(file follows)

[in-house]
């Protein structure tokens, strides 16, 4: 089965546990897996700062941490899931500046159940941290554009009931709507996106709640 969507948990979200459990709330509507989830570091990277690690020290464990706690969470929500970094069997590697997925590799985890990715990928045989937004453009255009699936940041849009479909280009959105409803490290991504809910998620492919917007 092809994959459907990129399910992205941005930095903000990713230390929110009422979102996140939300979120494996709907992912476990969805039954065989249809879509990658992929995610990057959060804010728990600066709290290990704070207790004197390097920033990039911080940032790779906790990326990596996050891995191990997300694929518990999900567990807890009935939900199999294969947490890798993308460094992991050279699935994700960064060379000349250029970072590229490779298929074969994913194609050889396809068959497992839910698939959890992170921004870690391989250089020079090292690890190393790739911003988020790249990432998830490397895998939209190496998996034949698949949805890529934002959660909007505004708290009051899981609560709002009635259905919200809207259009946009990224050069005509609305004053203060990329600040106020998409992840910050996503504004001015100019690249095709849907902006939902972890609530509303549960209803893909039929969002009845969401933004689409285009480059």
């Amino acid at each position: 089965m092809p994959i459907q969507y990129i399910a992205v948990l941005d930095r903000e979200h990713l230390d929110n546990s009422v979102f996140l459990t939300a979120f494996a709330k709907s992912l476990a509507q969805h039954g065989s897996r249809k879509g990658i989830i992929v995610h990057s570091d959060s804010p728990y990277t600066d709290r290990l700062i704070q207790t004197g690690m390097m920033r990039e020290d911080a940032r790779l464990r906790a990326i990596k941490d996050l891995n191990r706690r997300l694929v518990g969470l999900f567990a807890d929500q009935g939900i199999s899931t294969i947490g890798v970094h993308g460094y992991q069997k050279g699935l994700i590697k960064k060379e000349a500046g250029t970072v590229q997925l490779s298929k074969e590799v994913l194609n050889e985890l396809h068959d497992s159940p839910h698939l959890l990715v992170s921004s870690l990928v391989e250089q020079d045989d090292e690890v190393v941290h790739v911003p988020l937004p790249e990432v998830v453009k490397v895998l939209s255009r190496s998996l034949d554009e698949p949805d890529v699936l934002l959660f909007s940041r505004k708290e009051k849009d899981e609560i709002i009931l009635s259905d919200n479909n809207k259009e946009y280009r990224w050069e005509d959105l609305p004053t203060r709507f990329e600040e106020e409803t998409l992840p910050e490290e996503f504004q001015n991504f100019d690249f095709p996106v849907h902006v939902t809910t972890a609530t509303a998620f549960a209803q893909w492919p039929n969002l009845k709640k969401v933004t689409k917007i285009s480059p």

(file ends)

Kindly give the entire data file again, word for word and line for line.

[in-house]
């Protein structure tokens, strides 16, 4: 089965546990897996700062941490899931500046159940941290554009009931709507996106709640 969507948990979200459990709330509507989830570091990277690690020290464990706690969470929500970094069997590697997925590799985890990715990928045989937004453009255009699936940041849009479909280009959105409803490290991504809910998620492919917007 092809994959459907990129399910992205941005930095903000990713230390929110009422979102996140939300979120494996709907992912476990969805039954065989249809879509990658992929995610990057959060804010728990600066709290290990704070207790004197390097920033990039911080940032790779906790990326990596996050891995191990997300694929518990999900567990807890009935939900199999294969947490890798993308460094992991050279699935994700960064060379000349250029970072590229490779298929074969994913194609050889396809068959497992839910698939959890992170921004870690391989250089020079090292690890190393790739911003988020790249990432998830490397895998939209190496998996034949698949949805890529934002959660909007505004708290009051899981609560709002009635259905919200809207259009946009990224050069005509609305004053203060990329600040106020998409992840910050996503504004001015100019690249095709849907902006939902972890609530509303549960209803893909039929969002009845969401933004689409285009480059």
């Amino acid at each position: 089965m092809p994959i459907q969507y990129i399910a992205v948990l941005d930095r903000e979200h990713l230390d929110n546990s009422v979102f996140l459990t939300a979120f494996a709330k709907s992912l476990a509507q969805h039954g065989s897996r249809k879509g990658i989830i992929v995610h990057s570091d959060s804010p728990y990277t600066d709290r290990l700062i704070q207790t004197g690690m390097m920033r990039e020290d911080a940032r790779l464990r906790a990326i990596k941490d996050l891995n191990r706690r997300l694929v518990g969470l999900f567990a807890d929500q009935g939900i199999s899931t294969i947490g890798v970094h993308g460094y992991q069997k050279g699935l994700i590697k960064k060379e000349a500046g250029t970072v590229q997925l490779s298929k074969e590799v994913l194609n050889e985890l396809h068959d497992s159940p839910h698939l959890l990715v992170s921004s870690l990928v391989e250089q020079d045989d090292e690890v190393v941290h790739v911003p988020l937004p790249e990432v998830v453009k490397v895998l939209s255009r190496s998996l034949d554009e698949p949805d890529v699936l934002l959660f909007s940041r505004k708290e009051k849009d899981e609560i709002i009931l009635s259905d919200n479909n809207k259009e946009y280009r990224w050069e005509d959105l609305p004053t203060r709507f990329e600040e106020e409803t998409l992840p910050e490290e996503f504004q001015n991504f100019d690249f095709p996106v849907h902006v939902t809910t972890a609530t509303a998620f549960a209803q893909w492919p039929n969002l009845k709640k969401v933004t689409k917007i285009s480059p």